When Irem Ozturk got the email from Dickinson College in mid-June announcing “we intend to bring all students back to campus,” she was elated. She’s originally from Turkey, but after two years on campus, she’s come to think of Carlisle, Pa., as home. “I was thrilled because I felt like I was returning back home, excited to see friends and faculty,” she says. “I felt happy. I felt like I had something to look forward to.” That happiness lasted a little more than a month.

Financial aid appeals surge as students cope with pandemic hardships


Many students filing appeals are coping with unemployment. About 71% of returning college students in Calif say they have lost some or all of their income due to the pandemic, according to a recent survey of 76,000 students by the Calif Student Aid Commission. Thirty-four percent say they’ll need to work more in the fall to afford educational and living expenses, while 21% think they should attend a college that is less expensive.

Calif’s online community college still has much to prove


Calbright College, Calif’s online community college, may have survived elimination in the state’s budget, but the pressure is on to prove its value to the state.



Calif ahead of other states in game of life and death: carbon emissions

Sac Bee

Is Calif – home to Tesla, solar panels galore and gobs of scientists – the green-energy paradise it’s made out to be? A new, peer-reviewed study in the Proceedings of the National Academy of Sciences journal reinforces the idea.

Big Tech Has a Big Climate Problem. Now, It’s Being Forced to Clean Up.

New York Times

Apple said on Tuesday its devices would be carbon-neutral by 2030, making it the latest tech giant to ramp up voluntary climate targets.


Bankrupt CRC owes Kern $26 million in back taxes

Bakersfield Califn

The bankruptcy of local oil producer Calif Resources Corp. has drilled a nearly $26 million hole in Kern County’s fiscal 2019-20 property tax receipts.

Berry Corp. hires former top state oil regulator

Bakersfield Califn

The head of one of Kern’s biggest oil producers says he knew it might raise eyebrows to hire a man who used to be Calif’s top oil regulator. The man CEO and Chairman Trem Smith chose to be his director of strategic partnerships and alliances, Jason Marshall, had a leading role in enforcing and even helping draft rules for some of the state’s most contentious oilfield practices, including fracking and steam injections.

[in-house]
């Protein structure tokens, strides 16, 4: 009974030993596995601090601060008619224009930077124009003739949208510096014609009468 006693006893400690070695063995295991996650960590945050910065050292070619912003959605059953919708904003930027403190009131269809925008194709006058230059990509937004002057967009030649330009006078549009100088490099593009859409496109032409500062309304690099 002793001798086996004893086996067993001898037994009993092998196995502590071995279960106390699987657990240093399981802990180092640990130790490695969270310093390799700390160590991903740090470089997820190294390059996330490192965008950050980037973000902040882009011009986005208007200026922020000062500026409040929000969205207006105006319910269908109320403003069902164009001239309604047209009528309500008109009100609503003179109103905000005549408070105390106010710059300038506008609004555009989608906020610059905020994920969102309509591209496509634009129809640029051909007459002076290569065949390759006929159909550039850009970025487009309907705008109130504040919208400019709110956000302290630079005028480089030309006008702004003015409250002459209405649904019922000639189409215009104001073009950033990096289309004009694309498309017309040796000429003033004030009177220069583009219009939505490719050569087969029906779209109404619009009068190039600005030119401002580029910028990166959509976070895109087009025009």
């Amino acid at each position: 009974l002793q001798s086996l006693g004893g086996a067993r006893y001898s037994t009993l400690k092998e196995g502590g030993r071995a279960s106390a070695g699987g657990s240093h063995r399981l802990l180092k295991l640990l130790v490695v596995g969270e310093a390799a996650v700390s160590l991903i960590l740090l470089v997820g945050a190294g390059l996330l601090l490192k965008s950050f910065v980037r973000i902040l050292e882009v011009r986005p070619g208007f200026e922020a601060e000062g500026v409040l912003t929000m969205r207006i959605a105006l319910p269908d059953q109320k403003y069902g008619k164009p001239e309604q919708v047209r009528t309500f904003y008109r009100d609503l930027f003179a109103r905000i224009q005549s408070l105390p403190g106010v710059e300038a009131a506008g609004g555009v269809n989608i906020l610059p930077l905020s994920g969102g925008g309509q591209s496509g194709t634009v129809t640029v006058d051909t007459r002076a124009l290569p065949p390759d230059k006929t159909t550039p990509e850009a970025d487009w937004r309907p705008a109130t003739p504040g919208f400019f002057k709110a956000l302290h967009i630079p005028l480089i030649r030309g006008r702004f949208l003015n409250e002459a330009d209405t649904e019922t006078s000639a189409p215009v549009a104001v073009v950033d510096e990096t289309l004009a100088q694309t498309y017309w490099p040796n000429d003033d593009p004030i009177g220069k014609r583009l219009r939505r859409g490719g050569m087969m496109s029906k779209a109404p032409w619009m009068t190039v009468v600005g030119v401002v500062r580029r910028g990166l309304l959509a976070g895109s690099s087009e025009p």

Calif still doesn’t have a plan to bring back clean energy jobs lost to COVID-19

LA Times

Ever since it became clear the COVID-19 pandemic would send the U.S. economy into a tailspin, there’s been lots of talk about using government stimulus funds to create clean energy jobs rather than propping up fossil fuel companies whose business model is fueling the climate crisis.

Energy’s Winning Wagers: Against Natural-Gas Prices, for Natural-Gas Producers


Low prices have pushed producers to strip out costs, squeeze cash from each well.



Fresno County’s COVID-19 infection rate is at 1% — but health officials say it’s likely higher

Fresno Bee

Fresno County reached a few unfortunate coronavirus milestones this week: 1% of the population has tested positive for COVID-19, and 1% of those infected have died. While the percentages may seem small, they translate to over 11,000 cases and 100 deaths in a county with roughly 1 million people.

See Also:

●     10 deaths, 1,120 new COVID-19 cases reported Wednesday morning Bakersfield Califn

Kids with health problems, Latinos have higher risks for COVID-19. How can they stay safe?

Fresno Bee

Eleven-year-old Gabriel Alvarez was looking forward to starting sixth grade at Great Valley Academy because he misses his friends. He’s disappointed school will begin with distance learning. He isn’t afraid of catching the coronavirus, though he has asthma.

See Also:

●     Vulnerable children are at higher risk for coronavirus. A Modesto student has a few ideas how to keep them safe. Modesto Bee

Summer heat is doing little to slow the spread of COVID-19 in Fresno region

Fresno Bee

There had been hope in some quarters that the Central Valley’s hot summer weather would slow or even halt the spread of the novel coronavirus. But in Valley counties and across the state, quite the opposite has happened. The number of people being tested for COVID-19 is up, so more cases are to be expected.

Calif nursing facility devastated by 17 coronavirus deaths will close permanently

Sac Bee